Researchers help redefine sepsis and its early diagnosis
Dr Manu Shankar-Hari from the Division of Asthma, Allergy & Lung Biology has been involved in an international effort to redefine sepsis and septic shock along with a method to identify at risk patients with suspected infection, allowing for more timely management of the condition. This update replaces the previous definitions of this syndrome, first proposed in 1992 and re-defined 15 years ago in 2001.
The three studies for the Third International Consensus Definitions for Sepsis and Septic Shock (Sepsis-3) were published in the Journal of the American Medical Association (JAMA) and is the first time that the journal has published an entire edition of with papers from critical care medicine. The Society of Critical Care Medicine and The European Society of Intensive Care Medicine funded this international collaborative work. The International Sepsis Task Force comprised of 19 scientists from across the globe consisting of clinicians, basic scientists, clinical trialists and health service researchers.
Dr Manu Shankar-Hari is the Lead author for one of the three papers: Developing a New Definition and Assessing New Clinical Criteria for Septic Shock (Sepsis-3). He said of the study
‘Septic shock is a complex illness. The previous Consensus Definitions (1991 and 2001) place emphasis on the circulatory abnormalities as the core concept and neither definitions provide data driven clinical criteria. In addition, the last ten years of basic science research has established the concept that septic shock is associated with plethora of cellular and metabolic abnormalities (often referred to as cellular stress), alongside circulatory dysfunction.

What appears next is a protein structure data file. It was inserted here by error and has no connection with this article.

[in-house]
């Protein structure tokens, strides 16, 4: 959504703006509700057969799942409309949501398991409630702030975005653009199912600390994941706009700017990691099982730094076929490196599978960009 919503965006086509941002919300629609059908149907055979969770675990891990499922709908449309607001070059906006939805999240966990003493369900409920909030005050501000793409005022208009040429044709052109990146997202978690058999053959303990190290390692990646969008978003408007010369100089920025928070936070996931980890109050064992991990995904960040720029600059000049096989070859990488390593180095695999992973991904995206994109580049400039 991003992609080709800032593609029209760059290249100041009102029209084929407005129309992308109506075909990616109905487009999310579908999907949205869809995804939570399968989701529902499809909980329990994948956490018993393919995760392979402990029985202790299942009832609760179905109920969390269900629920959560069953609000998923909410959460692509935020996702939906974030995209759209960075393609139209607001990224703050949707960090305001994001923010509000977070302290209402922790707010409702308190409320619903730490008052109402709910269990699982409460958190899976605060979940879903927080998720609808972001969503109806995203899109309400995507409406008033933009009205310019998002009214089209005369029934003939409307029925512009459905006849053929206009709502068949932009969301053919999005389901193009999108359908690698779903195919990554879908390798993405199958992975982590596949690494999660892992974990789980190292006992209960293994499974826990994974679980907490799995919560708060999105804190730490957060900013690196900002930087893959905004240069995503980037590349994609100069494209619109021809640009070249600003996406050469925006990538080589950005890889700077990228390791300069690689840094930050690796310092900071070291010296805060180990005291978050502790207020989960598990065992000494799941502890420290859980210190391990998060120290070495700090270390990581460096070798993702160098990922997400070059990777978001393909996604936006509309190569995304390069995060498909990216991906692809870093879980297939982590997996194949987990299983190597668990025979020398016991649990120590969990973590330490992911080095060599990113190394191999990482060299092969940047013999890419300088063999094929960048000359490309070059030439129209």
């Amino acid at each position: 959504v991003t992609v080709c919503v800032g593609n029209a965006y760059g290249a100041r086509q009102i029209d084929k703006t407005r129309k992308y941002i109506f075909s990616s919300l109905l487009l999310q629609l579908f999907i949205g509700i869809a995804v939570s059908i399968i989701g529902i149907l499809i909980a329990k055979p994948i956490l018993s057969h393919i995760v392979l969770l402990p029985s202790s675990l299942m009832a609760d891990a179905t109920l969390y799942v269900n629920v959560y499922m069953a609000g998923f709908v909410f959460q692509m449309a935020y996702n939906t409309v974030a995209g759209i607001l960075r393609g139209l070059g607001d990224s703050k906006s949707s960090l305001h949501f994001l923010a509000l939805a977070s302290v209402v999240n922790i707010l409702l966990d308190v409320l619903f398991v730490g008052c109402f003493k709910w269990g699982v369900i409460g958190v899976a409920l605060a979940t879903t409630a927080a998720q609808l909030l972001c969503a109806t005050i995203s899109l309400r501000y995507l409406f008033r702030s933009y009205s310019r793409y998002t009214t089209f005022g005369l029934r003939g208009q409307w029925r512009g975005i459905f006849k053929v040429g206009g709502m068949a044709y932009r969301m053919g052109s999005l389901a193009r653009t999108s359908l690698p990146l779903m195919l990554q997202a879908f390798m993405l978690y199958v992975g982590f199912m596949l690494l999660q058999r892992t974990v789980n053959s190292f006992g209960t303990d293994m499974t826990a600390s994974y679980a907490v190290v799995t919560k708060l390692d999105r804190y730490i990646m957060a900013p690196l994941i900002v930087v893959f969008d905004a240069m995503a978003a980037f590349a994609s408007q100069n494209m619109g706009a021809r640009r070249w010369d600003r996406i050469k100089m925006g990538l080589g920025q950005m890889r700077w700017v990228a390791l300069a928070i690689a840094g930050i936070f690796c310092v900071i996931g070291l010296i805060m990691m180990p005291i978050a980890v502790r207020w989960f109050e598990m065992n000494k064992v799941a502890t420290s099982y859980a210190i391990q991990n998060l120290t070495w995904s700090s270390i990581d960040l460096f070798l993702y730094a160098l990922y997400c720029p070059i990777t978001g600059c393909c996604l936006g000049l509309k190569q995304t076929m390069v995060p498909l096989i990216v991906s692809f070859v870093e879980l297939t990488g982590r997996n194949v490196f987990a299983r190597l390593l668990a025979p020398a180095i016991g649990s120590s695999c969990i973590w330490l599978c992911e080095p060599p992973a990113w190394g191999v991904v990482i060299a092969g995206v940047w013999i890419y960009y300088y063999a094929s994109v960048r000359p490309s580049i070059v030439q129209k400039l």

In this background, the paper published in JAMA provides an updated illness concept (definitions) and data driven clinical criteria for diagnosing septic shock at the bedside. Our message is septic shock the most severe form of sepsis and carries a high mortality. The proposed definition and clinical criteria provide a framework to harmonise what we label as septic shock internationally.’
Although the new definition is another step towards gaining further understanding of sepsis, the studies themselves acknowledge the condition is not completely understood and there is an urgent need for focused research into this potentially fatal illness.
The three studies are available on the JAMA website:
An interview with Dr Shankar-Hari is available on ESICM website.
Further details are available from SCCM website.
Read more about Dr Shankar-Hari's research interests on the King's College London and the Guy’s and St Thomas’ NHS Foundation Trust websites.